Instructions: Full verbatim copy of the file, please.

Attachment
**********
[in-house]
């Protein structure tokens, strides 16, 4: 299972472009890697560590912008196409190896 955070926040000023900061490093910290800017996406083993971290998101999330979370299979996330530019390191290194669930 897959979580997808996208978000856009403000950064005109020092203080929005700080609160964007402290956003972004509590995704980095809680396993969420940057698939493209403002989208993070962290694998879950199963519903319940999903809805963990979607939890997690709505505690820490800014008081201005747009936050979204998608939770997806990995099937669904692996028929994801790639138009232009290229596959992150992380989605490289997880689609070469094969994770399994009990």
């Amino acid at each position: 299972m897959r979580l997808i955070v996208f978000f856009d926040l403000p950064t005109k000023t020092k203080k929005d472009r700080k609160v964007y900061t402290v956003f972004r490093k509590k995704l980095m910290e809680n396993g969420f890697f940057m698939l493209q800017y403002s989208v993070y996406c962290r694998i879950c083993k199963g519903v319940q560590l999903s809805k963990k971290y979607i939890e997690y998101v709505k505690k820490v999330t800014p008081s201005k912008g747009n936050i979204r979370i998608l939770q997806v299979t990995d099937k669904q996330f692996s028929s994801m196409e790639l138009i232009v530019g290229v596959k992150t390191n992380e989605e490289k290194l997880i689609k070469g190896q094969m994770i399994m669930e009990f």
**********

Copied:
[in-house]
């Protein structure tokens, strides 16, 4: 299972472009890697560590912008196409190896 955070926040000023900061490093910290800017996406083993971290998101999330979370299979996330530019390191290194669930 897959979580997808996208978000856009403000950064005109020092203080929005700080609160964007402290956003972004509590995704980095809680396993969420940057698939493209403002989208993070962290694998879950199963519903319940999903809805963990979607939890997690709505505690820490800014008081201005747009936050979204998608939770997806990995099937669904692996028929994801790639138009232009290229596959992150992380989605490289997880689609070469094969994770399994009990």
């Amino acid at each position: 299972m897959r979580l997808i955070v996208f978000f856009d926040l403000p950064t005109k000023t020092k203080k929005d472009r700080k609160v964007y900061t402290v956003f972004r490093k509590k995704l980095m910290e809680n396993g969420f890697f940057m698939l493209q800017y403002s989208v993070y996406c962290r694998i879950c083993k199963g519903v319940q560590l999903s809805k963990k971290y979607i939890e997690y998101v709505k505690k820490v999330t800014p008081s201005k912008g747009n936050i979204r979370i998608l939770q997806v299979t990995d099937k669904q996330f692996s028929s994801m196409e790639l138009i232009v530019g290229v596959k992150t390191n992380e989605e490289k290194l997880i689609k070469g190896q094969m994770i399994m669930e009990f």